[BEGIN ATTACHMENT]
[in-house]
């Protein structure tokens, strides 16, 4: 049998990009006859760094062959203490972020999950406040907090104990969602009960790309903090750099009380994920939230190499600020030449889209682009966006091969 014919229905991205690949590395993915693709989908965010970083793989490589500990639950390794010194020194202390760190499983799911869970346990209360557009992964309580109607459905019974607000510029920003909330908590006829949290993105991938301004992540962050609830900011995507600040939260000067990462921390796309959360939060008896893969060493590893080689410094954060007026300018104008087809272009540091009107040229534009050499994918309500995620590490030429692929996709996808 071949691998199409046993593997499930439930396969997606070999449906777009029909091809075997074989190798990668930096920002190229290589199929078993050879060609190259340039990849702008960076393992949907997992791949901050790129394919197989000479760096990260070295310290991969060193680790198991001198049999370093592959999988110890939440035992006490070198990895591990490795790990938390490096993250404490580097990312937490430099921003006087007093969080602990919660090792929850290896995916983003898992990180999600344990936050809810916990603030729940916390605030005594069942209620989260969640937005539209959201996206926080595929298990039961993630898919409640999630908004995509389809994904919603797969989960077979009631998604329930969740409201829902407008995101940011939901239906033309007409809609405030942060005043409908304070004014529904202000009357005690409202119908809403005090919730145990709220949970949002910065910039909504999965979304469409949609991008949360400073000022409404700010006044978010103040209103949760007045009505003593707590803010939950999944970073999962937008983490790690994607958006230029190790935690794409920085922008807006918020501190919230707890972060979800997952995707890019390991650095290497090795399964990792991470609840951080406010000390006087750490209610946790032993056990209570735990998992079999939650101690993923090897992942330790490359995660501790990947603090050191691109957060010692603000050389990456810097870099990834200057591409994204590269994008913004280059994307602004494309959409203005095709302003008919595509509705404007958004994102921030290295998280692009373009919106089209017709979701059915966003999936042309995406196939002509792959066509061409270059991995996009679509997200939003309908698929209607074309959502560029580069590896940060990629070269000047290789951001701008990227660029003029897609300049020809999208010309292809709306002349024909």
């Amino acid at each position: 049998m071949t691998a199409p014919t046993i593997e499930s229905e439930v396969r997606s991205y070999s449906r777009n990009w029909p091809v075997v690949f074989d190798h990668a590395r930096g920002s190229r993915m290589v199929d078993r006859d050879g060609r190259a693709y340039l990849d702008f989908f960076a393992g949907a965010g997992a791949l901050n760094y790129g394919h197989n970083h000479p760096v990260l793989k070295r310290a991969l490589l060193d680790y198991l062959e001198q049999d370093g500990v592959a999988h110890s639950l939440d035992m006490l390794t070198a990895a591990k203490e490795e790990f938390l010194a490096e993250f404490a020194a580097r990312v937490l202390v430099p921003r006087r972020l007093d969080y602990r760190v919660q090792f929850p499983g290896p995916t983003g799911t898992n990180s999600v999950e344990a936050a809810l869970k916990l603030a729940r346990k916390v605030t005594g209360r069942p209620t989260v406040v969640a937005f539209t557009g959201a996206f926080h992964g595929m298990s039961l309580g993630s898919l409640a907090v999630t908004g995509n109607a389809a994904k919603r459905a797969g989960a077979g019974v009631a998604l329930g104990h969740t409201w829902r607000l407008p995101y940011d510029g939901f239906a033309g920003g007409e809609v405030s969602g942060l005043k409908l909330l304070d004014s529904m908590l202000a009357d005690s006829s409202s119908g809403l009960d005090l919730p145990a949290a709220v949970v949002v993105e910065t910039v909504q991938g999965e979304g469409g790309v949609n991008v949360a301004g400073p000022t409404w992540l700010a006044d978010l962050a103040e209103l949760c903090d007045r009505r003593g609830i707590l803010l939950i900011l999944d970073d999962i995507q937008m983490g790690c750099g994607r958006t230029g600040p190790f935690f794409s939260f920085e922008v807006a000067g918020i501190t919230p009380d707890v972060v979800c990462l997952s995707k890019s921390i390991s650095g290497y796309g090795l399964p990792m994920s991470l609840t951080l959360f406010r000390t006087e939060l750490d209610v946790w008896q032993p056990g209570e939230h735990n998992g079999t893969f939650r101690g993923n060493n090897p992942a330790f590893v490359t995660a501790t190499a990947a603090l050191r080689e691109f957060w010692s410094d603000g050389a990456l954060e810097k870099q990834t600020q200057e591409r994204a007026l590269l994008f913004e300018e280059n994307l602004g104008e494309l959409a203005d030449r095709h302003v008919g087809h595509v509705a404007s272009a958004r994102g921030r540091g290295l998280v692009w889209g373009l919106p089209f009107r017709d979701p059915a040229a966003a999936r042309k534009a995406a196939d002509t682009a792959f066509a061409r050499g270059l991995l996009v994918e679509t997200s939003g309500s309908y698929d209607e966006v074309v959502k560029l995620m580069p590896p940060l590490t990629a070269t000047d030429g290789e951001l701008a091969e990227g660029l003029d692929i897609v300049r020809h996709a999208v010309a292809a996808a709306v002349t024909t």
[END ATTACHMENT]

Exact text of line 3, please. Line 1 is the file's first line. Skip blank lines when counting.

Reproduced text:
């Amino acid at each position: 049998m071949t691998a199409p014919t046993i593997e499930s229905e439930v396969r997606s991205y070999s449906r777009n990009w029909p091809v075997v690949f074989d190798h990668a590395r930096g920002s190229r993915m290589v199929d078993r006859d050879g060609r190259a693709y340039l990849d702008f989908f960076a393992g949907a965010g997992a791949l901050n760094y790129g394919h197989n970083h000479p760096v990260l793989k070295r310290a991969l490589l060193d680790y198991l062959e001198q049999d370093g500990v592959a999988h110890s639950l939440d035992m006490l390794t070198a990895a591990k203490e490795e790990f938390l010194a490096e993250f404490a020194a580097r990312v937490l202390v430099p921003r006087r972020l007093d969080y602990r760190v919660q090792f929850p499983g290896p995916t983003g799911t898992n990180s999600v999950e344990a936050a809810l869970k916990l603030a729940r346990k916390v605030t005594g209360r069942p209620t989260v406040v969640a937005f539209t557009g959201a996206f926080h992964g595929m298990s039961l309580g993630s898919l409640a907090v999630t908004g995509n109607a389809a994904k919603r459905a797969g989960a077979g019974v009631a998604l329930g104990h969740t409201w829902r607000l407008p995101y940011d510029g939901f239906a033309g920003g007409e809609v405030s969602g942060l005043k409908l909330l304070d004014s529904m908590l202000a009357d005690s006829s409202s119908g809403l009960d005090l919730p145990a949290a709220v949970v949002v993105e910065t910039v909504q991938g999965e979304g469409g790309v949609n991008v949360a301004g400073p000022t409404w992540l700010a006044d978010l962050a103040e209103l949760c903090d007045r009505r003593g609830i707590l803010l939950i900011l999944d970073d999962i995507q937008m983490g790690c750099g994607r958006t230029g600040p190790f935690f794409s939260f920085e922008v807006a000067g918020i501190t919230p009380d707890v972060v979800c990462l997952s995707k890019s921390i390991s650095g290497y796309g090795l399964p990792m994920s991470l609840t951080l959360f406010r000390t006087e939060l750490d209610v946790w008896q032993p056990g209570e939230h735990n998992g079999t893969f939650r101690g993923n060493n090897p992942a330790f590893v490359t995660a501790t190499a990947a603090l050191r080689e691109f957060w010692s410094d603000g050389a990456l954060e810097k870099q990834t600020q200057e591409r994204a007026l590269l994008f913004e300018e280059n994307l602004g104008e494309l959409a203005d030449r095709h302003v008919g087809h595509v509705a404007s272009a958004r994102g921030r540091g290295l998280v692009w889209g373009l919106p089209f009107r017709d979701p059915a040229a966003a999936r042309k534009a995406a196939d002509t682009a792959f066509a061409r050499g270059l991995l996009v994918e679509t997200s939003g309500s309908y698929d209607e966006v074309v959502k560029l995620m580069p590896p940060l590490t990629a070269t000047d030429g290789e951001l701008a091969e990227g660029l003029d692929i897609v300049r020809h996709a999208v010309a292809a996808a709306v002349t024909t």